Of the 32 unique artists in the diagram above an overwhelming percentage are solo acts. 85%, in fact. There are only five acts that feature more than one member on this diagram which is pretty insane. It also highlights our next big problem; where are the bands? I hate to go all Louis Tomlinson on you but the unfortunate dismissal of rock and indie persists for yet another year and is actually ignored in its entirety in the outlook for 2018. This isn't a massive surprise where MTV and the BRITs are concerned, but it's undoubtedly a problem for the BBC and it's a shame looking at Vevo who have been sure to include a rock band for each of their past years. But overall, 2018's Vevo Dscvr list seems to miss the mark a little, which, as someone who looks forward to their list every year, is quite disappointing.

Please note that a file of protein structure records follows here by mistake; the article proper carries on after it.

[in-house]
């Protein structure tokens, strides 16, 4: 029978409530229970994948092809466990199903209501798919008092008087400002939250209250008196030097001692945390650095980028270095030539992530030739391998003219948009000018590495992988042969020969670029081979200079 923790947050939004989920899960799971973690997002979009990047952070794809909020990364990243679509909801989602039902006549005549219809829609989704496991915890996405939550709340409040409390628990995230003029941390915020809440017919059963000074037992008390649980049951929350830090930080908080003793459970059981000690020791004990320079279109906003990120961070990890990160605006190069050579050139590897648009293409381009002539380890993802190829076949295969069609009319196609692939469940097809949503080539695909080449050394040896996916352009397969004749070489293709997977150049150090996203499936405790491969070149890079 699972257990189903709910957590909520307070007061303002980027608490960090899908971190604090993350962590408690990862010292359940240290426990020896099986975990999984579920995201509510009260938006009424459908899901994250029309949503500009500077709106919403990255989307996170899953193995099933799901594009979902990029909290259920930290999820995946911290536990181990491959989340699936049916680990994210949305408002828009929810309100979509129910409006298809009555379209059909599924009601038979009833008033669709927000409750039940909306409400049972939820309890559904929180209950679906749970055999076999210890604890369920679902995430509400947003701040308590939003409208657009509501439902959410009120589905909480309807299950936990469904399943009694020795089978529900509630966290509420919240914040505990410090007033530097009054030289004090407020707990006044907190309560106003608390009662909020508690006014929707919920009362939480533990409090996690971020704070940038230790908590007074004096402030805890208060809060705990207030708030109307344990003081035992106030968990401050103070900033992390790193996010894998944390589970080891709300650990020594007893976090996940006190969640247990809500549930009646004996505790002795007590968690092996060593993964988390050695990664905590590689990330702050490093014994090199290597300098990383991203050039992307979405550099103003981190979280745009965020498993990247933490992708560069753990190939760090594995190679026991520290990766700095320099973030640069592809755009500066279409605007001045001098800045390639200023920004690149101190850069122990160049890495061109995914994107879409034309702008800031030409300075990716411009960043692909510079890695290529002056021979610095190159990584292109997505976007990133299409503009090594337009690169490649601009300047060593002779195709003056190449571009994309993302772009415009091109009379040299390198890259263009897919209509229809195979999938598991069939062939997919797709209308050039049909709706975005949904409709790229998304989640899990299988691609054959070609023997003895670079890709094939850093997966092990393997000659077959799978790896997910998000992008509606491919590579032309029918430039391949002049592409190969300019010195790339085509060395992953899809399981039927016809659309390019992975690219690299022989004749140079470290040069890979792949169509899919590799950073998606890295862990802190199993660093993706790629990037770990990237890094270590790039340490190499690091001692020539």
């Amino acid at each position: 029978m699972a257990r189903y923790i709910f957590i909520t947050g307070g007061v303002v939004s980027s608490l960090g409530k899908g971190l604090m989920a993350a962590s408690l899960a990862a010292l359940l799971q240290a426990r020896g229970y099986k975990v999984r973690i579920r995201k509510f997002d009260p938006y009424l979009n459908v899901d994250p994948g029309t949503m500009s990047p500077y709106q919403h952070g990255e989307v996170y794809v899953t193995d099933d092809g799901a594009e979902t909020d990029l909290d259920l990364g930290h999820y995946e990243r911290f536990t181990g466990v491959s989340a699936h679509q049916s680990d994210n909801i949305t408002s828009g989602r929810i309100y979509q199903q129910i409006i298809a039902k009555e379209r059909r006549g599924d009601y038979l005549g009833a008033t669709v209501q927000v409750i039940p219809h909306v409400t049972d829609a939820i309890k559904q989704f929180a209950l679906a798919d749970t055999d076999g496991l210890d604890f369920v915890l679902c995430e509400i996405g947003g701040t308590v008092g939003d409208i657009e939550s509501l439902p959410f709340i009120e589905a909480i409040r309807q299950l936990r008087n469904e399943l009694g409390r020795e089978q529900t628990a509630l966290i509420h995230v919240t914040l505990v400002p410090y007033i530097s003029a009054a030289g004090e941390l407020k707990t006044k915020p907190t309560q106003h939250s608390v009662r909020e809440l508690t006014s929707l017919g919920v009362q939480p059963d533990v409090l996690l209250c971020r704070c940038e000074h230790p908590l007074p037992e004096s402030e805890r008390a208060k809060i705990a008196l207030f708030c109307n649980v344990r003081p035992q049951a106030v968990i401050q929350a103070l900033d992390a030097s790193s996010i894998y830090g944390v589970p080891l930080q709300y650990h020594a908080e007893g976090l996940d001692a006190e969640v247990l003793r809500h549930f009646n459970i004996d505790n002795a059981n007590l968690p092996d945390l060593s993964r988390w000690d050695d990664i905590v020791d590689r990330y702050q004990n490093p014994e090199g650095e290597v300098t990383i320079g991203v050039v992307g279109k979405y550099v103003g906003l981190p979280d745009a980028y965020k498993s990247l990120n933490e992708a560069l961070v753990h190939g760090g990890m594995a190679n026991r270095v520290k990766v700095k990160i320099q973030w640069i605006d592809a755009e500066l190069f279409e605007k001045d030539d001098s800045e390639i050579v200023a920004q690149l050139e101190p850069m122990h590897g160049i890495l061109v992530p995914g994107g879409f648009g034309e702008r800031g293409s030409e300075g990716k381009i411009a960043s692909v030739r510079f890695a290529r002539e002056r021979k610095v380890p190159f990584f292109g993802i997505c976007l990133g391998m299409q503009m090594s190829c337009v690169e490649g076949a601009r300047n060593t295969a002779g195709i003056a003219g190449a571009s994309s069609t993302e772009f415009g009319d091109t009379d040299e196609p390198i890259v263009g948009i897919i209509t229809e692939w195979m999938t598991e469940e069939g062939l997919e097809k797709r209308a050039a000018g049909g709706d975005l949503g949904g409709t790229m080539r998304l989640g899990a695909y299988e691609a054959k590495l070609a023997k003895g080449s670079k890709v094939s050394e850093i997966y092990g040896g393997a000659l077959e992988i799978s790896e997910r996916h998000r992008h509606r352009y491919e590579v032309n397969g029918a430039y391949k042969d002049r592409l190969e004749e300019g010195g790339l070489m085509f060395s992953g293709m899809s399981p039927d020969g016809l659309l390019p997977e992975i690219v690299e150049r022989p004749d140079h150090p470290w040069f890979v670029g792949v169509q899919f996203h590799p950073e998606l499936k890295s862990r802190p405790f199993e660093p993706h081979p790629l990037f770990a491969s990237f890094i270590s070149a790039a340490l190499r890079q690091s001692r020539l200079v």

On we trot to issue number three. There is an abundance of black representation across the board on these lists, and most notably courtesy of Vevo with seven of their 20 artists being of black origin. This is clearly not the problem. Last year, on this episode of Tom Aspaul's Bottle Pop podcast (sorry, it doesn't appear to be on Apple Podcasts right now) Leo Kalyan explains that it's all well and good that there is all of this black representation but what about everybody from every other ethnic background on the planet? Without delving deep into the family history of everybody on this list Yaeji (Korean-American) and Superorganism vocalist Orono Noguchi (Japanese-American) are the only other obvious people of colour. As things go, I guess this is far more inclusive than one may expect but the genres spanned by the black artists on these lists aren't particularly vast by any stretch of the imagination. At this point I would actually like to highlight Vevo's inclusion of Colombian reggaeton singer/songwriter Feid which is quite the curveball but does make sense given reggaeton's surge in popularity over 2017.